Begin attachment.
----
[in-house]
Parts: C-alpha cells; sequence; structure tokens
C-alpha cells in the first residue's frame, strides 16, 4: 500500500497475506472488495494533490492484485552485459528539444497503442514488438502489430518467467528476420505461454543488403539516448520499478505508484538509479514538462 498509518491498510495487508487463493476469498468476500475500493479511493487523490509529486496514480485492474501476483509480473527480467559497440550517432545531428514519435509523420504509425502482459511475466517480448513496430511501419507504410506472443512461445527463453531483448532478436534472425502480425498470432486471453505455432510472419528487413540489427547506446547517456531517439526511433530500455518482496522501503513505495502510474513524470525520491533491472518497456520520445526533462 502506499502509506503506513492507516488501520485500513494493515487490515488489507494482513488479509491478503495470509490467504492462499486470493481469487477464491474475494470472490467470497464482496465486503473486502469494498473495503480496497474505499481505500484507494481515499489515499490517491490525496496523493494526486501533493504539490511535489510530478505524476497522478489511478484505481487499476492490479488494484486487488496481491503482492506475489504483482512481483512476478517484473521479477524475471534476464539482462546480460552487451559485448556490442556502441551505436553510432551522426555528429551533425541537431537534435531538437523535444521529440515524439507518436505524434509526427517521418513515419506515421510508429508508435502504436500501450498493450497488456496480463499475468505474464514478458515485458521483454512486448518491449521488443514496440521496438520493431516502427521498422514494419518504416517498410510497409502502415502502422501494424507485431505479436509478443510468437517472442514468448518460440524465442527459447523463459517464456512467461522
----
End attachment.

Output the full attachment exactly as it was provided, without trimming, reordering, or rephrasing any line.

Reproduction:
[in-house]
Parts: C-alpha cells; sequence; structure tokens
C-alpha cells in the first residue's frame, strides 16, 4: 500500500497475506472488495494533490492484485552485459528539444497503442514488438502489430518467467528476420505461454543488403539516448520499478505508484538509479514538462 498509518491498510495487508487463493476469498468476500475500493479511493487523490509529486496514480485492474501476483509480473527480467559497440550517432545531428514519435509523420504509425502482459511475466517480448513496430511501419507504410506472443512461445527463453531483448532478436534472425502480425498470432486471453505455432510472419528487413540489427547506446547517456531517439526511433530500455518482496522501503513505495502510474513524470525520491533491472518497456520520445526533462 502506499502509506503506513492507516488501520485500513494493515487490515488489507494482513488479509491478503495470509490467504492462499486470493481469487477464491474475494470472490467470497464482496465486503473486502469494498473495503480496497474505499481505500484507494481515499489515499490517491490525496496523493494526486501533493504539490511535489510530478505524476497522478489511478484505481487499476492490479488494484486487488496481491503482492506475489504483482512481483512476478517484473521479477524475471534476464539482462546480460552487451559485448556490442556502441551505436553510432551522426555528429551533425541537431537534435531538437523535444521529440515524439507518436505524434509526427517521418513515419506515421510508429508508435502504436500501450498493450497488456496480463499475468505474464514478458515485458521483454512486448518491449521488443514496440521496438520493431516502427521498422514494419518504416517498410510497409502502415502502422501494424507485431505479436509478443510468437517472442514468448518460440524465442527459447523463459517464456512467461522